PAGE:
Although the German automaker only comes in at No. 3 overall, the two vehicles that depreciate in value the most are both BMWs, according to iSeeCars’ findings.
The 7-Series, BMW’s super luxury sedan, sold for an exorbitant $101,546 off the lot, and five years later is only worth $27,860 — a 72.6% drop in value.
“Expensive luxury vehicles like the BMW 7-Series depreciate steeply because they include expensive features and technology that aren’t valued among used car buyers,” adds Brauer.
Yet BMW’s more affordable models don’t fare much better, with the compact 3-Series sedan losing more than 65% of its original sticker price in the span of five years.
Average 5-year depreciation: 66.4%
Sweden’s leading car brand is famous for its world-class safety features, but don’t expect the manufacturer to protect your investment.
Although Volvos are quite affordable compared to some of the other brands on this list, both their sedans and their SUVs tank in value.
For example, a Volvo S60 sedan purchased five years ago for $44,864 only sells for $14,430 in 2020, and a Volvo XC60 compact SUV that originally went for $48,426 is now going for $16,662. Both models lost over 65% of their value.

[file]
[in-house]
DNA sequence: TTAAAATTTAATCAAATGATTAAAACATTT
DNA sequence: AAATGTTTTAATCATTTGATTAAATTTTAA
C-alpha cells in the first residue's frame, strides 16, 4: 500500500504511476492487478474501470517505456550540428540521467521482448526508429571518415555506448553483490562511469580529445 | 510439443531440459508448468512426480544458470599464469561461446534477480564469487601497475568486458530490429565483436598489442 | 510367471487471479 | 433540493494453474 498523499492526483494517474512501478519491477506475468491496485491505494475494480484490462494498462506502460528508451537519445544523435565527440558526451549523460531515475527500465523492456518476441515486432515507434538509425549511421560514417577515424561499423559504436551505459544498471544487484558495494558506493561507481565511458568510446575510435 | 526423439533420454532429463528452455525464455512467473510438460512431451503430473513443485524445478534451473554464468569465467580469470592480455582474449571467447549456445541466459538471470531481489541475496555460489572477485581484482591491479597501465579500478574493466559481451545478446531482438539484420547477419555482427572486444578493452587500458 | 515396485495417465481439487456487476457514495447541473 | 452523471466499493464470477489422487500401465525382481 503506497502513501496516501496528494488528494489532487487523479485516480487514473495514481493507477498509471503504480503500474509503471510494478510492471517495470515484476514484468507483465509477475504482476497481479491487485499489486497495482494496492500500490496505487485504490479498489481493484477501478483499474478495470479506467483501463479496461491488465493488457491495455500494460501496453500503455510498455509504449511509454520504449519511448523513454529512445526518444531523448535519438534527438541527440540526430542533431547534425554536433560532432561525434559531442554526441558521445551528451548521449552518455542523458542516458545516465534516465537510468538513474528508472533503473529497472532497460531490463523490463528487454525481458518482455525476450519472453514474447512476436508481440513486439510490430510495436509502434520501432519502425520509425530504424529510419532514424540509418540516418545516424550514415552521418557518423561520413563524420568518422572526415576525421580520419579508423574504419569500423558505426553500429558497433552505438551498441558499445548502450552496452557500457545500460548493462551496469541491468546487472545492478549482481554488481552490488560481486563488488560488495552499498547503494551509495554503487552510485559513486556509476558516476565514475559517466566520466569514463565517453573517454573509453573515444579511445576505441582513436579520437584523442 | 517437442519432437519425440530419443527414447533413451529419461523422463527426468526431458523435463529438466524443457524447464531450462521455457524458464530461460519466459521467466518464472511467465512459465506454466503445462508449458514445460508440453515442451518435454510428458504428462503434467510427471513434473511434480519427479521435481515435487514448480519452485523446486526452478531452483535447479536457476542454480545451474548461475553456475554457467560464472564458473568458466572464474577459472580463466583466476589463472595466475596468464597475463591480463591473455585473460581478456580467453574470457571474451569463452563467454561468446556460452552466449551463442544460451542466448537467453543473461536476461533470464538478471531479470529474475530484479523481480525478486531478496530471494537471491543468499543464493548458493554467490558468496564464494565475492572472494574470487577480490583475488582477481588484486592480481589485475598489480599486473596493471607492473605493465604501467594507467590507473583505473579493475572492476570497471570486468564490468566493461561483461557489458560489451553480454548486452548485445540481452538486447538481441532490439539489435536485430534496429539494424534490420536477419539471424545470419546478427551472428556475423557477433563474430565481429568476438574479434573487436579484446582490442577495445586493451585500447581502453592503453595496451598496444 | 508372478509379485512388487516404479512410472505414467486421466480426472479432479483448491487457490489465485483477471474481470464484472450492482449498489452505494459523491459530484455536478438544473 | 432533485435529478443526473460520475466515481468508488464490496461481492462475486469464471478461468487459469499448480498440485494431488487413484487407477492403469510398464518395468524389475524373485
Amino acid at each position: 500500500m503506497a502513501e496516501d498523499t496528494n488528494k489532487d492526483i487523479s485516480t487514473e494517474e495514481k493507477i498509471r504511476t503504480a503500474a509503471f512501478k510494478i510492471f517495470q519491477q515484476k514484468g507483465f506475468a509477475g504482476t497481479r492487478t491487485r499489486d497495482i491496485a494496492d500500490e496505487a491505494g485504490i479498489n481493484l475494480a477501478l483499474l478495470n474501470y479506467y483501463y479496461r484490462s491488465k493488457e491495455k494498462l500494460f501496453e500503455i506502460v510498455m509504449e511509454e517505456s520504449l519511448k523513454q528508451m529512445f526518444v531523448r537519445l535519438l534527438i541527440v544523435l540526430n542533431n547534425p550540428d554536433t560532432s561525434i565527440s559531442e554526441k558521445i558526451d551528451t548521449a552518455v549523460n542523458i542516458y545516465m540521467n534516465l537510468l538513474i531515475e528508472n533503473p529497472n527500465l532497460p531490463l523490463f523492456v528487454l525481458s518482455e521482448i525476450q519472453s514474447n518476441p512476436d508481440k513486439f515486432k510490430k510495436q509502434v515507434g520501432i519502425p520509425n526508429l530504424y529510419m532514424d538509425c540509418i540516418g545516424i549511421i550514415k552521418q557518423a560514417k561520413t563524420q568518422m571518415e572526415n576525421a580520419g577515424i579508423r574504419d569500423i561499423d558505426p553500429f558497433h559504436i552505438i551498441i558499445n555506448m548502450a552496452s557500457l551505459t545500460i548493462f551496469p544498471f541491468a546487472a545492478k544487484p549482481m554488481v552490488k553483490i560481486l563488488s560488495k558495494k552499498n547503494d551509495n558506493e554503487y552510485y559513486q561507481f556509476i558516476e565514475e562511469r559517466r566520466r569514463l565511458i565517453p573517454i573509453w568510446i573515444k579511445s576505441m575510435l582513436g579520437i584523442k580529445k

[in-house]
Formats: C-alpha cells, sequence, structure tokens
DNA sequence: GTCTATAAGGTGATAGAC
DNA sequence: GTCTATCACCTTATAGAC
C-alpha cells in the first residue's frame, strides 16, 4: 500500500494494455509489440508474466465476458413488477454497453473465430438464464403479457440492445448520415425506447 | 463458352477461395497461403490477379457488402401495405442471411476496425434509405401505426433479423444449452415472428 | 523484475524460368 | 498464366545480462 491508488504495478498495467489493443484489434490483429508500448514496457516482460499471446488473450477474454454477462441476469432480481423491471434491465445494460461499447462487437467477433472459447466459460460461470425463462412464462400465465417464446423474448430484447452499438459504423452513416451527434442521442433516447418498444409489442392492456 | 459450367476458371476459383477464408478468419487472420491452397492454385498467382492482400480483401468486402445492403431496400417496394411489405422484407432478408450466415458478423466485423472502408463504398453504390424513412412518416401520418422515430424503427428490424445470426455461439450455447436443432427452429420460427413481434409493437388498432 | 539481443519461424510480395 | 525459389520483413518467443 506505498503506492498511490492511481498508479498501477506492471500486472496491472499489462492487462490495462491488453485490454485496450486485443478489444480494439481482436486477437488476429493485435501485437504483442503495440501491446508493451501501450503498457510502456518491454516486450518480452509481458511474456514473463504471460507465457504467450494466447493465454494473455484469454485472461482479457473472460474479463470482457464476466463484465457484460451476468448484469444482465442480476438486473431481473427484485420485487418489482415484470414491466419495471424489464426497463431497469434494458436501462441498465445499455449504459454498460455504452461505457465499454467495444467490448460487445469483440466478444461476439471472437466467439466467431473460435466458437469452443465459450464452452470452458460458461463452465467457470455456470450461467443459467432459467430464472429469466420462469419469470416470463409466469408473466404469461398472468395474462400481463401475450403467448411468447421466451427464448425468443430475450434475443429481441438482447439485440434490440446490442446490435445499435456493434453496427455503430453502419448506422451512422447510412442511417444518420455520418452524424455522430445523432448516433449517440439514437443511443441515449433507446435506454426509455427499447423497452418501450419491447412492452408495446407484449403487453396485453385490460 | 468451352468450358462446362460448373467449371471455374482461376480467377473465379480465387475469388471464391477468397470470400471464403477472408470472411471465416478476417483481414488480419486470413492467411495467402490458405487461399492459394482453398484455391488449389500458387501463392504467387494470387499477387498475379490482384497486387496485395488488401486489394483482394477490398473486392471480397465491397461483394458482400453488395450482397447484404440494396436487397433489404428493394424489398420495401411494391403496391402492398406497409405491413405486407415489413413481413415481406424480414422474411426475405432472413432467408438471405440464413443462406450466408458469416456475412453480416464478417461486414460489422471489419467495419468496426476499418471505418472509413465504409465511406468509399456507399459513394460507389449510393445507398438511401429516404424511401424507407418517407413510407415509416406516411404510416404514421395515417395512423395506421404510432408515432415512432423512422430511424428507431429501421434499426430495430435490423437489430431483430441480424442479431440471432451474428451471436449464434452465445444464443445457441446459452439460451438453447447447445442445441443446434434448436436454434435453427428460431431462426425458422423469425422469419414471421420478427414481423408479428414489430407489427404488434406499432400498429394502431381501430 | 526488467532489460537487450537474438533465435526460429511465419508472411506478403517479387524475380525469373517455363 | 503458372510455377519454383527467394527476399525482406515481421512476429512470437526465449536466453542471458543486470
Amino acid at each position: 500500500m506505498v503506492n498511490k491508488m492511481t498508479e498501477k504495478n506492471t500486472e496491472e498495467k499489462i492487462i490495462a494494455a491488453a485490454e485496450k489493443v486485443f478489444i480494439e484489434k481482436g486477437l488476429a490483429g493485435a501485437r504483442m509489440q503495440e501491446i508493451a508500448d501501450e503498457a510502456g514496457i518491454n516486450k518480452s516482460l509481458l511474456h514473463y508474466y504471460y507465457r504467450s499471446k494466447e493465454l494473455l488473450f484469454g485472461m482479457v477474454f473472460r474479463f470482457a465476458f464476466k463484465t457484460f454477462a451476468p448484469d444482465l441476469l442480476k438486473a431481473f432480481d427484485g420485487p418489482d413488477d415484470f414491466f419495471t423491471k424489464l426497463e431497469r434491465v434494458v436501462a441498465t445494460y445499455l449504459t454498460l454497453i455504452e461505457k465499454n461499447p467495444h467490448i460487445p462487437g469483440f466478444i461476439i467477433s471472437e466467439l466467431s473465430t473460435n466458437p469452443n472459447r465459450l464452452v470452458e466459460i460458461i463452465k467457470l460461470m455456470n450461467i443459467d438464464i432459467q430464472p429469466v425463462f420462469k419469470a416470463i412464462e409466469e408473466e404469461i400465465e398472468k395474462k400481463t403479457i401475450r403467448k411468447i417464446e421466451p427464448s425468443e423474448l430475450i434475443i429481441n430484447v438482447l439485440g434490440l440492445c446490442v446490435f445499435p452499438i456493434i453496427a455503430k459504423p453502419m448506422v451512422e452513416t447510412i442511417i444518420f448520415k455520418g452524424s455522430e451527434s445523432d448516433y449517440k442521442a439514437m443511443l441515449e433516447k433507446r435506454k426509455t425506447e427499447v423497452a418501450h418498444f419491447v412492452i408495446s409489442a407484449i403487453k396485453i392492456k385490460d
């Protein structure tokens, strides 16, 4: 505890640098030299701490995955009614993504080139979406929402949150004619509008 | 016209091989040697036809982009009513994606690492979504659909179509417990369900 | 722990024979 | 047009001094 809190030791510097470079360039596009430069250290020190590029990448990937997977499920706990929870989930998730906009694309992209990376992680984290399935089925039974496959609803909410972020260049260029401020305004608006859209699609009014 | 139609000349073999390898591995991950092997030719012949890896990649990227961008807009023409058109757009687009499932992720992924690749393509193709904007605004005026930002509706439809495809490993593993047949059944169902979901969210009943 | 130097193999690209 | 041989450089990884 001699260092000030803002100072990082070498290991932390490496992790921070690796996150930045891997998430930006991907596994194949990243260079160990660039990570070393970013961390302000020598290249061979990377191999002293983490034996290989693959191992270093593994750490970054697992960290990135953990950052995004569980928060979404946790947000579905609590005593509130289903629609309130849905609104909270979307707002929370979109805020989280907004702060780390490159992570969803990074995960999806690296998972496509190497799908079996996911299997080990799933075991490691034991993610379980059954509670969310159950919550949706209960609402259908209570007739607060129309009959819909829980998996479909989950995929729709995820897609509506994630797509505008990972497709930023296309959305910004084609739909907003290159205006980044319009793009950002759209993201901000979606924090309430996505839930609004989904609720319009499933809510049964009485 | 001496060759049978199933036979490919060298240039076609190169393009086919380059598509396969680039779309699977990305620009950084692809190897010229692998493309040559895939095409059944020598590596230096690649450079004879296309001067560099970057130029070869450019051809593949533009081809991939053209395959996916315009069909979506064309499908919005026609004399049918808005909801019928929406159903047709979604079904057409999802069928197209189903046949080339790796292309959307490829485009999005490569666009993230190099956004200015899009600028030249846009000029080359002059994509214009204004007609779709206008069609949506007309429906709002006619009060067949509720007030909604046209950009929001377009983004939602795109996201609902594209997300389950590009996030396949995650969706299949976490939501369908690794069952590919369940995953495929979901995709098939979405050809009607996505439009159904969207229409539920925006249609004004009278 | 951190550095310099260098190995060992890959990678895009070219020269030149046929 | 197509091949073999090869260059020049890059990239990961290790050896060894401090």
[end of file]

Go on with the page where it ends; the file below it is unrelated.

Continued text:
Remember, price isn't the only factor to consider when selling your car. Convenience matters, too, so be sure to look into the many benefits of selling your car online.
Average 5-year depreciation: 69.0%
There’s no question that a Maserati is a status symbol. The Italian luxury brand has been namechecked by everyone from Post Malone to Ted Nugent.
And while pulling up in a Maserati is sure to make some jaws drop, you can bet your ride’s resale value will drop even further. The brand depreciated more than any other over the last five years, according to iSeeCars’ findings.
Take the Maserati Ghibli, for example. With an original sticker price of $88,790, after five years the Ghibli is selling for a mere $27,501 — a difference of $61,289. Oof.
Brauer explains that the exclusive nature of a Maserati is a big factor when it comes to their depreciation.
“They are produced in low volume, which adds to their high maintenance costs because parts often aren’t readily available,” Brauer says. “They also aren’t very reliable.”
How to keep your car's value
Depreciation is an inevitable part of vehicle ownership. If you buy a car, you can fully expect its value to drop more with every passing year. However, Brauer points to a few steps you can take to dodge the biggest blow.
“The most significant depreciation occurs in the first year of ownership, during which the average car loses 20% of its value,” says Brauer. “Buying just a one-year-old car saves consumers money on depreciation and drastically lowers the cost of the vehicle.”
He also notes that keeping your car in good shape will improve your chances of getting a fair price on the resale market.
“If you regularly service your car and avoid any damage, your car will be worth more money,” Brauer says.
You may also want to look for savings elsewhere to offset your losses — and no, not by living in a van.